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Artificial stone made of a mixture of cement, aggregate (hard material), and water. In addition to its potential for immense compressive strength and its ability, when poured, to adapt to virtually any form, concrete is fire-resistant and has become one of the most common building materials in the world. The binder usually used today is portland cement. The aggregate is usually sand and gravel. Additives called admixtures may be used to accelerate the curing (hardening) process in low temperature conditions. Other admixtures trap air in the concrete or slow shrinkage and increase strength. See alsoprecast concrete, prestressed concrete, reinforced concrete.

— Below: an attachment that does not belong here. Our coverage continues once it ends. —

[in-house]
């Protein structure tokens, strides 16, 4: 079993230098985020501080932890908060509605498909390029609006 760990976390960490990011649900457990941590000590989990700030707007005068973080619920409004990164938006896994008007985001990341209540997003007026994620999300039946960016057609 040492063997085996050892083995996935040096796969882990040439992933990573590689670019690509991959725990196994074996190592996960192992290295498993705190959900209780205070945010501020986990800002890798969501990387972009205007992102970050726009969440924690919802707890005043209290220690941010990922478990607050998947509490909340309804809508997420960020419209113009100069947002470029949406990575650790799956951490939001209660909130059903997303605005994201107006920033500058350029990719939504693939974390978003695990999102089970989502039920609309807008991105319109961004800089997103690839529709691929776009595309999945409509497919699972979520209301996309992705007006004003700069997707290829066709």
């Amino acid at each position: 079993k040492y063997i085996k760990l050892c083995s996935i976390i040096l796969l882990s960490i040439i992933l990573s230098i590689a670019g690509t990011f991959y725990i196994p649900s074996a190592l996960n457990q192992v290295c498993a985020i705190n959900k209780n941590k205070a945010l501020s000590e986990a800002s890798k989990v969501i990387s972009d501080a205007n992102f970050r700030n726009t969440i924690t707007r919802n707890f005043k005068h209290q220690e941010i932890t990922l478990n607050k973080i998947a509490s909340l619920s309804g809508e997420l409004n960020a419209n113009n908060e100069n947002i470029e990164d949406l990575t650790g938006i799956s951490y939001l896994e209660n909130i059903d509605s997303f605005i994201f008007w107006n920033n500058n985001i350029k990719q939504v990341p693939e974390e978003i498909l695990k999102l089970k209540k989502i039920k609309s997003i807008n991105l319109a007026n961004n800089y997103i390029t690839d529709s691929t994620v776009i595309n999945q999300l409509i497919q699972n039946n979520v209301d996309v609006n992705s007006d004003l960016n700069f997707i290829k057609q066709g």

This entry comes from Encyclopædia Britannica Concise. For the full entry on concrete, visit Britannica.com.